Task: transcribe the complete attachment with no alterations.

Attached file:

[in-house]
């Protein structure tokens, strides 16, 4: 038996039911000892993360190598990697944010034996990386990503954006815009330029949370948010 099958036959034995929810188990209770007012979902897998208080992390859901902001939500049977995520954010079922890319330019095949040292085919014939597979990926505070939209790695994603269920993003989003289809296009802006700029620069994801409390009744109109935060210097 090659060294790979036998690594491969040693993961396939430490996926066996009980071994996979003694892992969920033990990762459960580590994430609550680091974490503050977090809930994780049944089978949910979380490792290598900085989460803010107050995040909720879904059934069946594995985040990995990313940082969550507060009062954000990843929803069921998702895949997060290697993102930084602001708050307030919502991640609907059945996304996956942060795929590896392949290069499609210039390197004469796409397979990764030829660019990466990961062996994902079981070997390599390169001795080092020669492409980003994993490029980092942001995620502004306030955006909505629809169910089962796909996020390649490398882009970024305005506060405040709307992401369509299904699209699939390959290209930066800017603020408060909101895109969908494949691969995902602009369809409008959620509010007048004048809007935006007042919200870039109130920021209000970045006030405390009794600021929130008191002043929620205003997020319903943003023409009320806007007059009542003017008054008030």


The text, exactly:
[in-house]
């Protein structure tokens, strides 16, 4: 038996039911000892993360190598990697944010034996990386990503954006815009330029949370948010 099958036959034995929810188990209770007012979902897998208080992390859901902001939500049977995520954010079922890319330019095949040292085919014939597979990926505070939209790695994603269920993003989003289809296009802006700029620069994801409390009744109109935060210097 090659060294790979036998690594491969040693993961396939430490996926066996009980071994996979003694892992969920033990990762459960580590994430609550680091974490503050977090809930994780049944089978949910979380490792290598900085989460803010107050995040909720879904059934069946594995985040990995990313940082969550507060009062954000990843929803069921998702895949997060290697993102930084602001708050307030919502991640609907059945996304996956942060795929590896392949290069499609210039390197004469796409397979990764030829660019990466990961062996994902079981070997390599390169001795080092020669492409980003994993490029980092942001995620502004306030955006909505629809169910089962796909996020390649490398882009970024305005506060405040709307992401369509299904699209699939390959290209930066800017603020408060909101895109969908494949691969995902602009369809409008959620509010007048004048809007935006007042919200870039109130920021209000970045006030405390009794600021929130008191002043929620205003997020319903943003023409009320806007007059009542003017008054008030």